Following up on last week’s entry about “normal disabilities,” I’ll say a bit about change blindness, a phenomenon that has become widely known in recent years. It may seem as if we see what’s in front of us in full detail, so that we have an essentially complete picture of the visible world. We now know this is false, thanks to the discovery that people often fail to see changes in a visual scene. Some years ago at a Toward a Science of Consciousness conference in Tucson, I sat in the audience and watched as a picture was flashed repeatedly on a big video screen. We were warned that part of the picture would change from one flash to the next, and then back again. I did not notice the change at first, but when I did the difference was dramatic. A cathedral jumped back and forth from one part of the picture to another. In another case the chimney of a house lept to the opposite end of the roof. At first, only a few people would notice these shifts, and then others would laugh and gasp as they saw what was happening.
If visual experience just copied what’s in front of us, people would notice these changes immediately, but they don’t. This has surprised many vision researchers.
Here’s another example: “Subjects are shown a video, the title of which is ‘The Color Changing Card Trick.’ They attend closely, expecting to see a color change involving the cards. One of the cards does change color. The subjects are then told that . . . there were four other color changes – one involving the color of the tablecloth upon which the cards were resting, one involving the color of the backdrop, and two involving the shirts of the experimenters. This is shocking news to nearly all subjects. When the video is played again, the color changes are obvious” (Michael Tye, Consciousness Revisited: Materialism without Phenomenal Concepts, p. 170).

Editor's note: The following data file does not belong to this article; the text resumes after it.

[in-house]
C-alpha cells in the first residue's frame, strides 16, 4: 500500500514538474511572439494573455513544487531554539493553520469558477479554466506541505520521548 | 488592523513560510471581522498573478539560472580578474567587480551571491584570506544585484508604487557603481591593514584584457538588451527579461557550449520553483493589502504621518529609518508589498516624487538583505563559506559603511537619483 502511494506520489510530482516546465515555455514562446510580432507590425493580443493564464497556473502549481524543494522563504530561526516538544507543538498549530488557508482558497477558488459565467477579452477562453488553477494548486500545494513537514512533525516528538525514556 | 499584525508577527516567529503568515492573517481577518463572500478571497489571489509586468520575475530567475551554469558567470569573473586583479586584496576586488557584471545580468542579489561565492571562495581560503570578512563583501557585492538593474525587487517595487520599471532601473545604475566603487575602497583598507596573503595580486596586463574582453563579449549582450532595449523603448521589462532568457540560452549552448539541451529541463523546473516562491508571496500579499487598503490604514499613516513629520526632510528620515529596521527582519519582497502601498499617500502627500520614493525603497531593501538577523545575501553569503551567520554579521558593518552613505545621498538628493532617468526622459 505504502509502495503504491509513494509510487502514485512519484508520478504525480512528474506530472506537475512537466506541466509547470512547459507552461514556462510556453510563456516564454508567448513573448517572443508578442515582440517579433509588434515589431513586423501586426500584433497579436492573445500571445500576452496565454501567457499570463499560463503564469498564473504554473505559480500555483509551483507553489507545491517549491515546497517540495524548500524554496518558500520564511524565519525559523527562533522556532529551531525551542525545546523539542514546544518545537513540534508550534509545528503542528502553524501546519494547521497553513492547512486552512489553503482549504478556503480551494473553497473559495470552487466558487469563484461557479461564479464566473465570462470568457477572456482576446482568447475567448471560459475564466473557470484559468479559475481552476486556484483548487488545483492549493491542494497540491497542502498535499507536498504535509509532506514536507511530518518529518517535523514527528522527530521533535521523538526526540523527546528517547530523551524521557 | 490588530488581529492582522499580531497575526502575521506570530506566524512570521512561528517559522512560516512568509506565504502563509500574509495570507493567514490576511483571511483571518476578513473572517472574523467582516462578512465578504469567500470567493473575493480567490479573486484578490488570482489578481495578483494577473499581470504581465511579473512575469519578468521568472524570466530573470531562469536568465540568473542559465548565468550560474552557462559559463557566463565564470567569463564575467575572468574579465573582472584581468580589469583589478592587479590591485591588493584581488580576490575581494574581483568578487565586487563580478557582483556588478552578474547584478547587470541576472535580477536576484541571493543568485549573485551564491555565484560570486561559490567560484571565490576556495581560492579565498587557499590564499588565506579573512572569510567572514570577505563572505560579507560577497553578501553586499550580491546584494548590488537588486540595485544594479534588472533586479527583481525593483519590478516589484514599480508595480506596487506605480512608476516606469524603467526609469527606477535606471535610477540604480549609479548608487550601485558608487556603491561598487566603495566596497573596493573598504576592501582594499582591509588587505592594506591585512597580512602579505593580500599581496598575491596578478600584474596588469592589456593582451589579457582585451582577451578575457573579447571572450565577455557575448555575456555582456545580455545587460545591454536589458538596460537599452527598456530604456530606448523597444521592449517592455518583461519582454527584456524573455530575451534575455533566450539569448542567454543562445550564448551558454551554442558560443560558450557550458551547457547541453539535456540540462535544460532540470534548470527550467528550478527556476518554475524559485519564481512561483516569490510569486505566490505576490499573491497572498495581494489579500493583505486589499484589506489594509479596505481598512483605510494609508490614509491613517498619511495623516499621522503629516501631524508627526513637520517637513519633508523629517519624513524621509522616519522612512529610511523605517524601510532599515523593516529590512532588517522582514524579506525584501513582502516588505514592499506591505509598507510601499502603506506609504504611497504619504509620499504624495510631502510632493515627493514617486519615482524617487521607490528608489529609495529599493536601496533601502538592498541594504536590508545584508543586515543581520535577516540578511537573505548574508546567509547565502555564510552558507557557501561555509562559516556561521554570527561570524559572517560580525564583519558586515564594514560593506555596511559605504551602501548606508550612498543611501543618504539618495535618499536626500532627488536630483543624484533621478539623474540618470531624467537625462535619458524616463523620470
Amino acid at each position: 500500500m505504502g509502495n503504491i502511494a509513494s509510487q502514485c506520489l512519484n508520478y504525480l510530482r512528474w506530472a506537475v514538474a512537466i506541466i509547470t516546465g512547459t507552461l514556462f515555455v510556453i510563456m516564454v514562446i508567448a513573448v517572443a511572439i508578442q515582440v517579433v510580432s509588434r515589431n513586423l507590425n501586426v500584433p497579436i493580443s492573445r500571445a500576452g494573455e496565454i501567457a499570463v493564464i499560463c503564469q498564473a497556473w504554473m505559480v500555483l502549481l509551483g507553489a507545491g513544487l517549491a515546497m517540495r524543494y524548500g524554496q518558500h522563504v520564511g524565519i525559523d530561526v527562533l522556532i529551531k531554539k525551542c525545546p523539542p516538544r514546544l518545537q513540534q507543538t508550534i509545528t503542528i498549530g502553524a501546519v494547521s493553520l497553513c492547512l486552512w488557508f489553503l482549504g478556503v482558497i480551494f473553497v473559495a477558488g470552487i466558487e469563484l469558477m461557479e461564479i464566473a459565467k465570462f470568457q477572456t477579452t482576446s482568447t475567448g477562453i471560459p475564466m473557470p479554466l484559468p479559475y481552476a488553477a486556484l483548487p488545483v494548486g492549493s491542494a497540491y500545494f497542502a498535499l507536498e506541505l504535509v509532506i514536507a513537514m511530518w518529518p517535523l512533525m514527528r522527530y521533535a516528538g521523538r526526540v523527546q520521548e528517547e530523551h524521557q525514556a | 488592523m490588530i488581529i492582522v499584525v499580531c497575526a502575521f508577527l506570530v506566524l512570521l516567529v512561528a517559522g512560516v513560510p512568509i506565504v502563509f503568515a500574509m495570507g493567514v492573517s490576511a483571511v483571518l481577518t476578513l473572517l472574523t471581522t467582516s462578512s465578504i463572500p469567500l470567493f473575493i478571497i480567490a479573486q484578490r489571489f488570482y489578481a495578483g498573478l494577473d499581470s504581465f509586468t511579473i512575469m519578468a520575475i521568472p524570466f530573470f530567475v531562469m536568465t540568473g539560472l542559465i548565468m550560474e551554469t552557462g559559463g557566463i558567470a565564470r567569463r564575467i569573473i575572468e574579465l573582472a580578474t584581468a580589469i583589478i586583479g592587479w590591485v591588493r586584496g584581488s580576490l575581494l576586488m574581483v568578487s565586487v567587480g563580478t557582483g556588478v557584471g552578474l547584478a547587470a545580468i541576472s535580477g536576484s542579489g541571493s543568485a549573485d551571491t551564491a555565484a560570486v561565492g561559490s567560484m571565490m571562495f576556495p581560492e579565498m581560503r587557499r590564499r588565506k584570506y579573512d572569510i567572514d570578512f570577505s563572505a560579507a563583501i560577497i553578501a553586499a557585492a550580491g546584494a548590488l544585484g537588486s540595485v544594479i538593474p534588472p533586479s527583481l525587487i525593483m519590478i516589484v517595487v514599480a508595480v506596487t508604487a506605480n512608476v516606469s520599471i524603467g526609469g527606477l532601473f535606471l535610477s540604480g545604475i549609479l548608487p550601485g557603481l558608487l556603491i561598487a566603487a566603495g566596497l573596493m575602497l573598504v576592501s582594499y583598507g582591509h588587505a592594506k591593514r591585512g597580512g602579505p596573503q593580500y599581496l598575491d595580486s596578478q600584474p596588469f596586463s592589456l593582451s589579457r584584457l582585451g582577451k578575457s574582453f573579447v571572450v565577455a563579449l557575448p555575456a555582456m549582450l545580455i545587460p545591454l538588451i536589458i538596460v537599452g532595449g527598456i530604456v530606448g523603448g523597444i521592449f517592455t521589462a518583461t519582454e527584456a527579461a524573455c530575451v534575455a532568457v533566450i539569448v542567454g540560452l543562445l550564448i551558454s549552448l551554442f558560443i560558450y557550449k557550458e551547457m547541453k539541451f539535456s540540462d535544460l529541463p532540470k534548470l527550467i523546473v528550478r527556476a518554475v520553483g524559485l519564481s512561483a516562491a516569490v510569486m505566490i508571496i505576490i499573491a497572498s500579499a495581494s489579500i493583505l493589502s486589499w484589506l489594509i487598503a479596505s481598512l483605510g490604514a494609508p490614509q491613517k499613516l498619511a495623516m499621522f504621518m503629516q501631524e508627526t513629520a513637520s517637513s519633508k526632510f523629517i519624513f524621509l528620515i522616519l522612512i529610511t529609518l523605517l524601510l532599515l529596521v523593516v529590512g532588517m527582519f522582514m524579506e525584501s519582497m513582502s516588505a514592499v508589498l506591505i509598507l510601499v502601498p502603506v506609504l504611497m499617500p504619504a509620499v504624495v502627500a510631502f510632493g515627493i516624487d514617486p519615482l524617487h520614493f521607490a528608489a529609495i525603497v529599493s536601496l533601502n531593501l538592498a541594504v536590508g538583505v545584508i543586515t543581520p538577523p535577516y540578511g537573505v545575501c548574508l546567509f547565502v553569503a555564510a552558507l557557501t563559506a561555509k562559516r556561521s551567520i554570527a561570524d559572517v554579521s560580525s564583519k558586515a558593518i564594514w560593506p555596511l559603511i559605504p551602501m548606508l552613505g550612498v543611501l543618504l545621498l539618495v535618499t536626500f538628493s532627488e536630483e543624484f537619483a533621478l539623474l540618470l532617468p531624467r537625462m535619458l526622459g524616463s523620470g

This one’s just amazing. Daniel Simons and Daniel Levin “set up a kind of slapstick scenario in which an experimenter would pretend to be lost on the Cornell Campus, and would approach an unsuspecting passer-by to ask for directions. Once the passer-by started to reply, two people carrying a large door would (rudely!) walk right between the enquirer and the passer-by. During the walk through, however, the original enquirer is replaced by a different person. Only 50% of the direction-givers noticed the change. Yet the two experimenters were of different heights, wore different clothes, had very different voices, and so on” (Andy Clark, “Is Seeing All It Seems? Action, Reason and the Grand Illusion,” Journal of Consciousness Studies, December, 2002, p. 185).
In another experiment, “subjects are shown a minute long video of a static scene of a carnival carousel in which a large and exceedingly obvious foreground object (the base of the carousel) very gradually changes from red to purple. In these experiments, subjects are asked to be attentive and to watch for any changes, but for pretty much all naive subjects it is very hard to notice that the colour change is occurring” (William Seager, “Transitivity, Introspection, and Conceptuality” Journal of Consciousness Studies, November/December, 2013, pp. 47-48).
Some have tried to minimize the significance of these studies, but the surprise and even shock felt by participants shows that we have dramatically overestimated the completeness of our own conscious visual experiences.
Roger Christan Schriner